Andrew Brawley was supposed to die that night. His parents did, and so did his sister, but he survived.
Now he lives in the hospital. He serves food in the cafeteria, he hangs out with the nurses, and he sleeps in a forgotten supply closet. Drew blends in to near invisibility, hiding from his past, his guilt, and those who are trying to find him.
Then one night Rusty is wheeled into the ER, burned on half his body by hateful classmates. His agony calls out to Drew like a beacon, pulling them both together through all their pain and grief. In Rusty, Drew sees hope, happiness, and a future for both of them. A future outside the hospital, and away from their pasts.
But Drew knows that life is never that simple. Death roams the hospital, searching for Drew, and now Rusty. Drew lost his family, but he refuses to lose Rusty, too, so he’s determined to make things right. He’s determined to bargain, and to settle his debts once and for all.
But Death is not easily placated, and Drew’s life will have to get worse before there is any chance for things to get better.
A partly graphic novel.
The Five Stages of Andrew Brawley was my first read of 2015 and I couldn’t have chosen any better.
The book is about Andrew who refuses to leave the hospital after his parents and sister die in an accident. He believes he escaped Death once but now she’s on the prowl for him, waiting to take him away. While he stays hidden there, he makes friends with the hospital staff and the patients and all of this came together to make a book that is just absolute brilliance.
I feel like this book was custom made for me because it literally had everything I wanted to see in a YA novel. It had a character learning to move over immense trauma, it had real issues that we need to talk about more and this book had heart, dammit.
What it also had were comics, which is something that I’ve been slowly growing fond of and this book had a comic book inside of it. The illustrations were creepy and gross and perfection and I think Christine Larsen has done an amazing job out of it.
Andrew’s character was so well written. I could actually imagine a person who has lost their entire family kind of breaking and snapping the way Andrew did. And for the most part, he held himself together really well. He had an excellent relationship with two kids from the Pediatric section of the hospital. While battling his own problems (and he had many), he helped them find peace and I think, in my books, this made Andrew one of the most brave characters I’ve ever read.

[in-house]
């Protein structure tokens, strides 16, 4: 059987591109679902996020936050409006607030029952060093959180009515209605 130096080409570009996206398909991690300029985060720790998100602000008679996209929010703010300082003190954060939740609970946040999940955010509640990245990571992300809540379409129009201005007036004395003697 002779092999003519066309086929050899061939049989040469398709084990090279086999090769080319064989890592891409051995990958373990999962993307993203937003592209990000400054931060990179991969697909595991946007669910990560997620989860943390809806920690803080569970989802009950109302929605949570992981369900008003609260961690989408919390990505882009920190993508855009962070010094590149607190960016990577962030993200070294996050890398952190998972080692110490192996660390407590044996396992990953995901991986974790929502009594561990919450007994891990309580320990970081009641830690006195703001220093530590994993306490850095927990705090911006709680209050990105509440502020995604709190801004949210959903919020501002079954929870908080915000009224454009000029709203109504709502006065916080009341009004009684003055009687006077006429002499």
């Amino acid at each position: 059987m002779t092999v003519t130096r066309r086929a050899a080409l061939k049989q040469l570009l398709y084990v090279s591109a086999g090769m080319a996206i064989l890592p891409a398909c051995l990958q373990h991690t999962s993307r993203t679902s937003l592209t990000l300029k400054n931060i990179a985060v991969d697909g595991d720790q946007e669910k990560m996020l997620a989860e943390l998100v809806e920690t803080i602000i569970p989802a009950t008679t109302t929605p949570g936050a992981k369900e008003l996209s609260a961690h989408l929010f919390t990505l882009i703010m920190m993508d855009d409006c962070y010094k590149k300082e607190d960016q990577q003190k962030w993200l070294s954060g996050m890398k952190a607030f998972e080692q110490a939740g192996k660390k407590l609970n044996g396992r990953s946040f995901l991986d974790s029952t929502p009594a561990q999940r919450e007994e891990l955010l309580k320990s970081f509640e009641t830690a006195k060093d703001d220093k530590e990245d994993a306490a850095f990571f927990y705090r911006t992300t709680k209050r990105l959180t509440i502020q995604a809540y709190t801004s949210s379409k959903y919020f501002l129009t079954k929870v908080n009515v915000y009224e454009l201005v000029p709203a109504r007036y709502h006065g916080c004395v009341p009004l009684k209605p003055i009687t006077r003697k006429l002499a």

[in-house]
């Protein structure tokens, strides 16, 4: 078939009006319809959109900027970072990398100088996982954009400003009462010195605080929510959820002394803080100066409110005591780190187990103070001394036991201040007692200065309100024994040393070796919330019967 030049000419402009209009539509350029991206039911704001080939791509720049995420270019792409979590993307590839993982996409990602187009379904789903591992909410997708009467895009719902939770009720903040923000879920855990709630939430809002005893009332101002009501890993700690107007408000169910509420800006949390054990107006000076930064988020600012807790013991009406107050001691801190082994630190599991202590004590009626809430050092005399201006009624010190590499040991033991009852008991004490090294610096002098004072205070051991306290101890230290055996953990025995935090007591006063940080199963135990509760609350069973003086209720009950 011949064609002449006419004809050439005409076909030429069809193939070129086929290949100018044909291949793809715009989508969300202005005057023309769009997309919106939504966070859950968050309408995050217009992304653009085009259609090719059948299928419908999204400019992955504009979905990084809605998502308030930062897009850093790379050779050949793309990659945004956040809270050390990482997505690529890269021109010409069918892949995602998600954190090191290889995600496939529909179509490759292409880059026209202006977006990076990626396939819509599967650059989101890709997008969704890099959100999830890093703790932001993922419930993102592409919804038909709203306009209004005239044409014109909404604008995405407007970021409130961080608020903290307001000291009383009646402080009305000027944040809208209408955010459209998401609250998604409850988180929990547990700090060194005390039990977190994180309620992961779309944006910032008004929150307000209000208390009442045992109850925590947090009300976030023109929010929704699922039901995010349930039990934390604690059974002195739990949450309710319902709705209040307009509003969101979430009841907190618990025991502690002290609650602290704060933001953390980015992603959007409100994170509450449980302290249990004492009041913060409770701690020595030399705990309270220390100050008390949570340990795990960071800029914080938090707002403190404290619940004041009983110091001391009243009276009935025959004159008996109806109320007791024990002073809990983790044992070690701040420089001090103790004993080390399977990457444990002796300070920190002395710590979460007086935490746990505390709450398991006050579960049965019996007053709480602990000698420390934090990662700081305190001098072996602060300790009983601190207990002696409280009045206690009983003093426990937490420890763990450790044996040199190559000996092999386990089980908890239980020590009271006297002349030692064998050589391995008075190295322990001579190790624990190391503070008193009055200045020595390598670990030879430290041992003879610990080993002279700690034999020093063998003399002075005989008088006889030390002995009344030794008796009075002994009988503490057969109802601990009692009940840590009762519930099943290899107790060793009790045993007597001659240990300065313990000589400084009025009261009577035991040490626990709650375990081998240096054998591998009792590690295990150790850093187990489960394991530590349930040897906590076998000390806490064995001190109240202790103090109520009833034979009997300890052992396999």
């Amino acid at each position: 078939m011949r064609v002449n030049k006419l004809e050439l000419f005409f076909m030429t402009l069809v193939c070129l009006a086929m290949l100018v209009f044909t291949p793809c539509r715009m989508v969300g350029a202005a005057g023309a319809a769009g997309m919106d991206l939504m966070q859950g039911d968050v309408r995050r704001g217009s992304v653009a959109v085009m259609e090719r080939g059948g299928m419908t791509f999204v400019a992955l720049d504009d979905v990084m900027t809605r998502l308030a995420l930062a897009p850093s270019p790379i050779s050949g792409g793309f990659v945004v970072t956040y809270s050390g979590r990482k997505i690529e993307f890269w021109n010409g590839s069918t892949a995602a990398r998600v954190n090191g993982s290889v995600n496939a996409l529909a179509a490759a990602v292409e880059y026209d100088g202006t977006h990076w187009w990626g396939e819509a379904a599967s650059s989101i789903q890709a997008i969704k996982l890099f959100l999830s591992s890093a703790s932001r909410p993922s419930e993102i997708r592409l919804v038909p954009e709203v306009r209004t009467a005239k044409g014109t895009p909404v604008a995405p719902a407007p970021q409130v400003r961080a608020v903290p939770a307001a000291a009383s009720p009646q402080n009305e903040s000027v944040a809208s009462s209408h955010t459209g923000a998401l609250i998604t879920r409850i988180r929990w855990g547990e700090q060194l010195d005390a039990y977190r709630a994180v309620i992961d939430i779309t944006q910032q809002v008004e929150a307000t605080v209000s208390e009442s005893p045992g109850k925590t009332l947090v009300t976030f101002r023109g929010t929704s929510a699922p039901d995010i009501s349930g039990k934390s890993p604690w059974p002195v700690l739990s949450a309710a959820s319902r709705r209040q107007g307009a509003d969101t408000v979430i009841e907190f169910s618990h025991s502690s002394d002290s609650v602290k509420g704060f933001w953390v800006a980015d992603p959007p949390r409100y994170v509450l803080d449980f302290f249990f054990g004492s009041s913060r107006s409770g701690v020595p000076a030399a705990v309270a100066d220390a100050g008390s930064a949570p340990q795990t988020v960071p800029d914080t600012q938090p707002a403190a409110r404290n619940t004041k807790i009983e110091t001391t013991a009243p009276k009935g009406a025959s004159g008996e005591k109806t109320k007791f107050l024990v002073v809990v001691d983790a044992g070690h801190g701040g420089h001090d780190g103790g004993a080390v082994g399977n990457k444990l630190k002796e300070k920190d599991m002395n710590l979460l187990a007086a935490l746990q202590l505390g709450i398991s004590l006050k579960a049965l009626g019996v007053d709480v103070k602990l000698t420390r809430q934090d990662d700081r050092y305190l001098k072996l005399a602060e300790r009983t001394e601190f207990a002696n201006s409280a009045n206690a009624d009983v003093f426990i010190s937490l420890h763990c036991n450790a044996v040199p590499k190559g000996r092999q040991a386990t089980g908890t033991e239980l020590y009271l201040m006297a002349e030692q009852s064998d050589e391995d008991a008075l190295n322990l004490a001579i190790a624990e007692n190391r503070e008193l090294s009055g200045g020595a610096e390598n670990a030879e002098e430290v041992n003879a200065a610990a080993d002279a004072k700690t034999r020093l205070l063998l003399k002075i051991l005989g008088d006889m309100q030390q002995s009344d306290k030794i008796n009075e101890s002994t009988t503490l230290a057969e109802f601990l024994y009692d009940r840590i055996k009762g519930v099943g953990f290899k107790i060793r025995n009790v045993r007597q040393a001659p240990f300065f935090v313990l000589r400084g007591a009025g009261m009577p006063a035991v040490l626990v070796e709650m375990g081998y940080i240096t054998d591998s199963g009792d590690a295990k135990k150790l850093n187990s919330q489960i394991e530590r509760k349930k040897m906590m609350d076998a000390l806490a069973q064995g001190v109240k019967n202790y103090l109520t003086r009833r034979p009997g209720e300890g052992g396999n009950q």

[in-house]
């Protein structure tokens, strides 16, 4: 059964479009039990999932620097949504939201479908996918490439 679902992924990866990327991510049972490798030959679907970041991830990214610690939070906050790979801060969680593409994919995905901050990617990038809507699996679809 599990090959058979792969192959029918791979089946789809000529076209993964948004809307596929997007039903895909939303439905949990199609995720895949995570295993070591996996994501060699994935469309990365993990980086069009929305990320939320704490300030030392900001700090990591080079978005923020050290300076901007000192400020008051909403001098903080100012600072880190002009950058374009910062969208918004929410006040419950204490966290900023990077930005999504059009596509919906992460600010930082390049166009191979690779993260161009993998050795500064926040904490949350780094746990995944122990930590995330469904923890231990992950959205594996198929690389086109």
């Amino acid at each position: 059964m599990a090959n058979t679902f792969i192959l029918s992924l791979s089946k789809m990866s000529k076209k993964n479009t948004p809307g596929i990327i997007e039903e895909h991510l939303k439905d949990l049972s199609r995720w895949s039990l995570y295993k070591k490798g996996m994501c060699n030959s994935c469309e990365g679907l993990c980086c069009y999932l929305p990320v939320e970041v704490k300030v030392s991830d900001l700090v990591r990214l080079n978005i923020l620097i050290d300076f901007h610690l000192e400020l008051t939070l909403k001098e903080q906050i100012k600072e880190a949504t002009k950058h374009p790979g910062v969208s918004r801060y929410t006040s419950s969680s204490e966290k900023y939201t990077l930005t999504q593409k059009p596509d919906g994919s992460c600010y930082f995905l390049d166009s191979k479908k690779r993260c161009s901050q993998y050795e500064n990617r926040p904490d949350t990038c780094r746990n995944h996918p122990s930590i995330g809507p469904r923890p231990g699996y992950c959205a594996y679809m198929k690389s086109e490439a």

The book begins with some paramedics wheeling in Rusty Mchale, a burn victim, and Rusty is screaming and in so much pain and that’s the moment Andrew decides that he’d protect Rusty from Death. Thereafter, he visits Rusty, reads to him and falls in love with him. The entire process is bitter sweet with his own pain and filled with his regrets and guilt over his parents’ death.
He also comes closer to finding out who exactly set Rusty aflame.
Albeit not completely about discovering your sexuality (at least for Andrew), there is a large part of the book that deals with acceptance of it. And that was completely new for me. And it’s something that, by the end of the novel, I’ve really come to appreciate.
The side characters in this book are all amazingly well crafted. Each one has their own personality, their own flaws, hell, they have lives of their own and if the author ever decided to make this a series and give me different books on ever character’s life? I’d read them all. You hear me, Mr Author? I’d read the shit out of them all.
I loved Shaun Hutchinson’s writing. It flowed through the pages and into me in a way that kept me hooked and reading desperately and trying to find the meaning of it all. Of course, the “mystery” part of this book was so, so good and I was very close to clawing my eyeballs out…but the big reveal was completely worth it. COMPLETELY. WORTH. IT.
I think the author himself has put it perfectly: “…it’s not about darkness. It’s about finding your way out of the dark.” Read this book, people. The subject matter is so delicate but the writing is going to win you over and the characters have such magnetic personalities that they’re going to stay with you for a long, long while.
Shaun is a major geek and all about nerdy shenanigans. He is the author of The Deathday Letter, fml, and the forthcoming The Five Stages of Andrew Brawley. He can be reached at firstname.lastname@example.org. He currently lives in South Florida with his partner and dog and watches way too much Doctor Who.